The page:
A lot of money goes into marketing campaigns for motor vehicles, especially in the United States. It goes a long way, since the majority of Americans watch an average of five hours of television every day. Car commercials have been around as long as the television advertisement became available, and manufacturers have used everything from cartoons to short film-length vignettes to sell the idea that their vehicle is the pinnacle of human engineering. From heartwarming to hilarious, here are some of the most entertaining, memorable, and human car commercials from the year 2000 and beyond.
2012 KIA Optima Limited Super Bowl Ad
It is typical for an automotive manufacturer to shell out big bucks for a Super Bowl ad that may or may not only last an upwards of 30 seconds or so. With this commercial, Kia went all in for this 90-second extravaganza (3-minutes in an extended version) that offered some lighthearted insight on the prototypical marriage where the audience gets to view the dreams of the couple. As the mystical and legendary Sandman sprinkles fairy dust on Mrs. KIA to the tune of his namesake song by the Chordettes, we get a brief glimpse of her riding off on horseback across a green field, accompanied by Fabio-esque dream man. The Sandman then stumbles and pours a bountiful amount on Mr. KIA—cue ‘Kickstart My Heart’ by Motley Crue. The man’s hilariously hyper-masculine dream features supermodel Adriana Lima (in addition to a plethora of bikini-clad women in the stands), a rodeo cowboy on a rhinoceros, lumberjacks, a giant sandwich, and MMA fighter Chuck Liddell.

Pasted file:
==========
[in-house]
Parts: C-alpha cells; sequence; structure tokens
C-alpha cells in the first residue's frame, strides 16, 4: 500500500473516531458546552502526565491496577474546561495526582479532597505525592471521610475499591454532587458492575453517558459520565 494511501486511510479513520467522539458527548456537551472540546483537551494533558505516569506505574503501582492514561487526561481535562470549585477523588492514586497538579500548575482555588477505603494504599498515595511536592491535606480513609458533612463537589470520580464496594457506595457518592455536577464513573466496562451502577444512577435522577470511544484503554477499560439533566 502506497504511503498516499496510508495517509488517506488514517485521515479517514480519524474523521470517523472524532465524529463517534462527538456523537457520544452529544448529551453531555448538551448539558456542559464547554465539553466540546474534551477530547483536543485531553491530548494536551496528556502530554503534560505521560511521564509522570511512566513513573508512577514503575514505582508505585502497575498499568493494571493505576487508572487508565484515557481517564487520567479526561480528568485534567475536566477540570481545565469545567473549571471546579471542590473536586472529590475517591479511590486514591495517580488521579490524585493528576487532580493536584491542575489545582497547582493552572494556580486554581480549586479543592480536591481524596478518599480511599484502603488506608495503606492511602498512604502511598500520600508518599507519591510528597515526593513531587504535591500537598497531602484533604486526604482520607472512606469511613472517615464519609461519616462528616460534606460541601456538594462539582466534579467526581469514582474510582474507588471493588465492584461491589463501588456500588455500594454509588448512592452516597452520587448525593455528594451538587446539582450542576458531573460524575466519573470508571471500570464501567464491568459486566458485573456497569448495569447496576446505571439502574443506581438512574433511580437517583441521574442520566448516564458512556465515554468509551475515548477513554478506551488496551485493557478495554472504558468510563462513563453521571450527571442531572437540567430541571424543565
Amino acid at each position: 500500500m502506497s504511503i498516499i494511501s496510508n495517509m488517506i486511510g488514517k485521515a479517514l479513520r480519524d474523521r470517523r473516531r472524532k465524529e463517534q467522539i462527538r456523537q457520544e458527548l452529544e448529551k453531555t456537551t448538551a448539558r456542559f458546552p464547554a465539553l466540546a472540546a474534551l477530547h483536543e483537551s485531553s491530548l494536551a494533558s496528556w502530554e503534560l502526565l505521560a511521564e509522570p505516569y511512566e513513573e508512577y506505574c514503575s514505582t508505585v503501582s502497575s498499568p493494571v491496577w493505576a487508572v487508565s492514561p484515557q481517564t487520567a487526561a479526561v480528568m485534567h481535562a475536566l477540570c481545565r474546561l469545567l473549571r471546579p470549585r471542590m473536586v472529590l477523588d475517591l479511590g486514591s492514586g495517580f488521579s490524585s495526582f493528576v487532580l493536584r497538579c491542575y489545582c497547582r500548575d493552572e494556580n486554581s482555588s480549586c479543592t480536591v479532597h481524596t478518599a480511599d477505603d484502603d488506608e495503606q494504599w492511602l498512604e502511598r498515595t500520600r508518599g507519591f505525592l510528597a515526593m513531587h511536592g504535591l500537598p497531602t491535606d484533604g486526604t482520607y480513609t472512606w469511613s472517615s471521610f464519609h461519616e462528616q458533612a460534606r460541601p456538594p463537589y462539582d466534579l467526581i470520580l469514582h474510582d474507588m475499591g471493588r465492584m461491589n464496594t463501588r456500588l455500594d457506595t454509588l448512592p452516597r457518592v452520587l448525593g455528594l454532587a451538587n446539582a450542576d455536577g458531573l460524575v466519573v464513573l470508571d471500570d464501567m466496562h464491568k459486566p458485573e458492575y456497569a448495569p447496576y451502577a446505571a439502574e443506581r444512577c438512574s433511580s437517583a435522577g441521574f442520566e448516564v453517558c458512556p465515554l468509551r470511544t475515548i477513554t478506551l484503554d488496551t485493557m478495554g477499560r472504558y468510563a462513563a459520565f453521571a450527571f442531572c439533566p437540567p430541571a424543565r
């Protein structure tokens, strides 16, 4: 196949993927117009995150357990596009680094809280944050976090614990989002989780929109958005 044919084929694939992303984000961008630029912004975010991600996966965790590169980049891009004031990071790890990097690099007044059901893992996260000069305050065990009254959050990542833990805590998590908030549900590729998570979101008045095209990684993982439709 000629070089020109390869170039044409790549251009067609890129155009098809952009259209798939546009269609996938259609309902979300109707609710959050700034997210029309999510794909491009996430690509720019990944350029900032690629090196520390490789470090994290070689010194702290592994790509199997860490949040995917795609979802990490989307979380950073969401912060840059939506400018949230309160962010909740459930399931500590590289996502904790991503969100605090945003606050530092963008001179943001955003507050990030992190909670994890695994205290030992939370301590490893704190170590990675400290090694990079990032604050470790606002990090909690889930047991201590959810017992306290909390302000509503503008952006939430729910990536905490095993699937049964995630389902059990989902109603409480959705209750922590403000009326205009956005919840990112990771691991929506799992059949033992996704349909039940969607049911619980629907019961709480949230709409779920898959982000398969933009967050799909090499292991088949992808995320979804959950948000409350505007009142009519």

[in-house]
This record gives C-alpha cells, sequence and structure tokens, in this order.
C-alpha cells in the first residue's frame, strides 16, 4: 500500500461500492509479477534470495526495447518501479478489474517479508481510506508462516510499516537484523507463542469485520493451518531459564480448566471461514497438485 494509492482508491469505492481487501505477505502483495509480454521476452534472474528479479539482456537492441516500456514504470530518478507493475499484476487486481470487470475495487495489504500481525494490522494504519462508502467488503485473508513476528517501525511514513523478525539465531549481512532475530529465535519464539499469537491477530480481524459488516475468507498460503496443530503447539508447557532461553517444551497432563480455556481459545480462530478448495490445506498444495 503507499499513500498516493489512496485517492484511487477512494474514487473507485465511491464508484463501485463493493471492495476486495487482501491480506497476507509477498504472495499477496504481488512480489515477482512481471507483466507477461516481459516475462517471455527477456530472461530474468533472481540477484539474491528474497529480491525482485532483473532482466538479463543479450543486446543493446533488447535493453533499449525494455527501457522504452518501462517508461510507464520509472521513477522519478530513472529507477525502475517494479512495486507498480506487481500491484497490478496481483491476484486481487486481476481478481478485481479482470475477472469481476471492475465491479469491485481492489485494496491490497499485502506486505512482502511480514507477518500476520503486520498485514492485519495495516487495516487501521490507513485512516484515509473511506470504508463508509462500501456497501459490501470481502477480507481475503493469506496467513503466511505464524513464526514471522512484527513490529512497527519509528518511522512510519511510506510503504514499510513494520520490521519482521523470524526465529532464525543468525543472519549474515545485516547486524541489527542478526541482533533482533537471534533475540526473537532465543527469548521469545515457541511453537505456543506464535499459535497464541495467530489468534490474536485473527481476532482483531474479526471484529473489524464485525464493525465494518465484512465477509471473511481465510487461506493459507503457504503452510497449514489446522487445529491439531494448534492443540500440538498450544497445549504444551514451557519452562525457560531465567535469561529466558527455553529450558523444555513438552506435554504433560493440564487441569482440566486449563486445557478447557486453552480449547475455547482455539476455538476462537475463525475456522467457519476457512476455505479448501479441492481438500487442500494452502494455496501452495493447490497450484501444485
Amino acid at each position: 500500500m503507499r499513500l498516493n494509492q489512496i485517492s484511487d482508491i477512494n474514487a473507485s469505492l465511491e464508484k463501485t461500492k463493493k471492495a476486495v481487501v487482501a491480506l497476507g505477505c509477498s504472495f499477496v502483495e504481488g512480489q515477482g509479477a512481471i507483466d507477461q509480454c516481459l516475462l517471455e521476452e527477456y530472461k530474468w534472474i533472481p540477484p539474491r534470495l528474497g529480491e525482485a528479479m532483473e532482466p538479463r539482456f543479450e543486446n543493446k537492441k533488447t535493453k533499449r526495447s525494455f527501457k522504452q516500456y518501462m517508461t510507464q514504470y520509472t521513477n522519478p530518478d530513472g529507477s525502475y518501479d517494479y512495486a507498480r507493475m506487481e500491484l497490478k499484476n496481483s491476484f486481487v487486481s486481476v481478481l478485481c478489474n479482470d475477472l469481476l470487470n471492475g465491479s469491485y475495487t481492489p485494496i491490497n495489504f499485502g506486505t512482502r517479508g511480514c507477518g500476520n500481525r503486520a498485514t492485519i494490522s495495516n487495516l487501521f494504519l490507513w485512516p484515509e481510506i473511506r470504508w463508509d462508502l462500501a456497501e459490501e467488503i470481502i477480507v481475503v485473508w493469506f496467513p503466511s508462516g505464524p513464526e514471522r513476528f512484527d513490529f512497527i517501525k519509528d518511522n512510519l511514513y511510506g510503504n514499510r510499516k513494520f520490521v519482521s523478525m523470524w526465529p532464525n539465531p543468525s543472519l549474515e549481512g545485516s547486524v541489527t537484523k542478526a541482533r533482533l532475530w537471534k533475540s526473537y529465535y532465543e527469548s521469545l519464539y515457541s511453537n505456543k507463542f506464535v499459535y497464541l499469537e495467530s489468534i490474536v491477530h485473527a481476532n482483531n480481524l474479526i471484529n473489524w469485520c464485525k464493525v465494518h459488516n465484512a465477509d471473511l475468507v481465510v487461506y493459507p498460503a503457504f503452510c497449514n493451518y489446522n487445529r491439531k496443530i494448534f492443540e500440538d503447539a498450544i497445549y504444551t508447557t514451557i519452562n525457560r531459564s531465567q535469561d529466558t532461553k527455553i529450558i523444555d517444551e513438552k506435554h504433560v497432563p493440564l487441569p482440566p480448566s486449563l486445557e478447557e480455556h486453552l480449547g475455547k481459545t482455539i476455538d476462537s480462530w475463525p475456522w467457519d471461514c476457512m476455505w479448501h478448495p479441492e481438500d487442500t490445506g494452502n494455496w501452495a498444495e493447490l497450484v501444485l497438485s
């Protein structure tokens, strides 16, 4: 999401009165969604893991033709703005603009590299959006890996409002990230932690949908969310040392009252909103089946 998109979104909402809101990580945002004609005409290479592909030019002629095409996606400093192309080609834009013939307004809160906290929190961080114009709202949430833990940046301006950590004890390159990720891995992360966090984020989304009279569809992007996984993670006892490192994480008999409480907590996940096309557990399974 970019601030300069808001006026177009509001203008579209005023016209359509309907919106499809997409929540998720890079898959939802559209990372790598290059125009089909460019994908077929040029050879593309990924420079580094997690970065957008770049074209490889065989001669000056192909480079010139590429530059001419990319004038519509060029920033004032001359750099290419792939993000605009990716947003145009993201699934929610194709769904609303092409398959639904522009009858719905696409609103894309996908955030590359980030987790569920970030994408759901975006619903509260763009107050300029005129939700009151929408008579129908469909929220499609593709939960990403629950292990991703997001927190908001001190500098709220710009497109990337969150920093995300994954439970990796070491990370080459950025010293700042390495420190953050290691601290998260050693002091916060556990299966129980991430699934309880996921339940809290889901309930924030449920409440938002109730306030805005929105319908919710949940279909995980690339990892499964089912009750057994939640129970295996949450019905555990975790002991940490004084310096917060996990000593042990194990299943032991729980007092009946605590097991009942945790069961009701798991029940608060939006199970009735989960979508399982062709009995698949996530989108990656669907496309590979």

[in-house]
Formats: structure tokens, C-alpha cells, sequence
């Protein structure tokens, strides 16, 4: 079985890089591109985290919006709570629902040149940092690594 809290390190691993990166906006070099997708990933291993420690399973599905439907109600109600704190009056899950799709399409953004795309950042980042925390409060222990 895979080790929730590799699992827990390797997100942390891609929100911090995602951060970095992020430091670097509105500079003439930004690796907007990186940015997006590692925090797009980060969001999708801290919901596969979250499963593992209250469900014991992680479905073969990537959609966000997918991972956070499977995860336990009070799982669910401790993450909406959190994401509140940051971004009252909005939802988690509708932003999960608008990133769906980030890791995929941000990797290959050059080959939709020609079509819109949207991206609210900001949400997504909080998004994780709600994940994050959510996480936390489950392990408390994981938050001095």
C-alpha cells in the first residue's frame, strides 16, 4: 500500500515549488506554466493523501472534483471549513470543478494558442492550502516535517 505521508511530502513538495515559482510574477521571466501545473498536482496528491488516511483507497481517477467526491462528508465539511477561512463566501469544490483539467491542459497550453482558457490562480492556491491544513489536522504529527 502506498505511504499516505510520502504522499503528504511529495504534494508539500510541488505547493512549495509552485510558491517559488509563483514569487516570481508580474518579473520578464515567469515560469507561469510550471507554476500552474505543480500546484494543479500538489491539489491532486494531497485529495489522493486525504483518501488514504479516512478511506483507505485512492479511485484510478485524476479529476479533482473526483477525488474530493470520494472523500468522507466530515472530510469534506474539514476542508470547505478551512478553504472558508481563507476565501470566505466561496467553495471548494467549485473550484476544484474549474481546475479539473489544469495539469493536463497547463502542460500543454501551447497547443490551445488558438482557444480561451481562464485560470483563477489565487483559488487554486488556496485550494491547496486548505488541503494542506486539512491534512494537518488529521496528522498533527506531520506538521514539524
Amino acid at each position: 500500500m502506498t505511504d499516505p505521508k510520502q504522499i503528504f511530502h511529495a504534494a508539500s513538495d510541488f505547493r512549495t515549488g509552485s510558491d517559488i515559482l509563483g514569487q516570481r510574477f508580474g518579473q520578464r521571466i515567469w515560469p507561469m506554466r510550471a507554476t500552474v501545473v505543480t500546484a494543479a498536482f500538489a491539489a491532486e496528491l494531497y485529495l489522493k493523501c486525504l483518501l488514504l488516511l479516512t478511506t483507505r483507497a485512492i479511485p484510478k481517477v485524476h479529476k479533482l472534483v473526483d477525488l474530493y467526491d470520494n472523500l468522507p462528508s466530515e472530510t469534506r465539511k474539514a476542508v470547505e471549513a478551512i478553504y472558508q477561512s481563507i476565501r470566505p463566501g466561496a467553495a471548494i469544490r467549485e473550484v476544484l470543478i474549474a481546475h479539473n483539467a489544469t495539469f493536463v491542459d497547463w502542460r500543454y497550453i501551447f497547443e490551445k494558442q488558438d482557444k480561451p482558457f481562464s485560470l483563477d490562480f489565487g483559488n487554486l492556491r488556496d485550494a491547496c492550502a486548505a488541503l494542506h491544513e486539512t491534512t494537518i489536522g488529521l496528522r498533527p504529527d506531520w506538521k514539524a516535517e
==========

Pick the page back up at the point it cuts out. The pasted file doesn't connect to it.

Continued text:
2003 Mitsubishi Eclipse
This commercial from 2003 fits with the zeitgeist of the era, known for, well, being a peculiar transitional time for music and style, most of which was bad. Featuring the track ‘Days Go By’ from house group Dirty Vegas, the commercial is known for the passenger in riding shotgun late in the evening and her pop-locking dance moves. Mitsubishi is marketing this vehicle to its target audience of the 18-30 year old crowd, who would be hip enough to like the song and the style of the sleek Eclipse. A parody of the commercial was also featured in skit on the hit sketch-comedy show on Comedy Central, “Chappelle’s Show”.
Volkswagen’s “V-Dub” Campaign
READ MORE: TITLE LOANS IN COLUMBUS
Volkswagen’s 2006 “V-Dub” series of commercials for their GTI Golf were notable as being an obvious parody of MTV’s early 00’s hit car makeover show “Pimp My Ride” which featured rapper Xzibit. In the commercials, the great character actor Peter Stormare stars as an effete and flamboyant German engineer who, along with his assistant, insult and then destroy their guest’s vehicle, usually uttering the phrase “time to un-pimp ze auto”. Before the end of each commercial Stormare’s Wolfgang then flashes a pseudo-gang sign with his hands in the form of a “V” and “W” (V-Dub) which represents Volkswagen. This marketing campaign is hilarious as it pokes fun at the culture clash of an older German generation relating to American youth’s hip-hop culture.
2005 Ford Mustang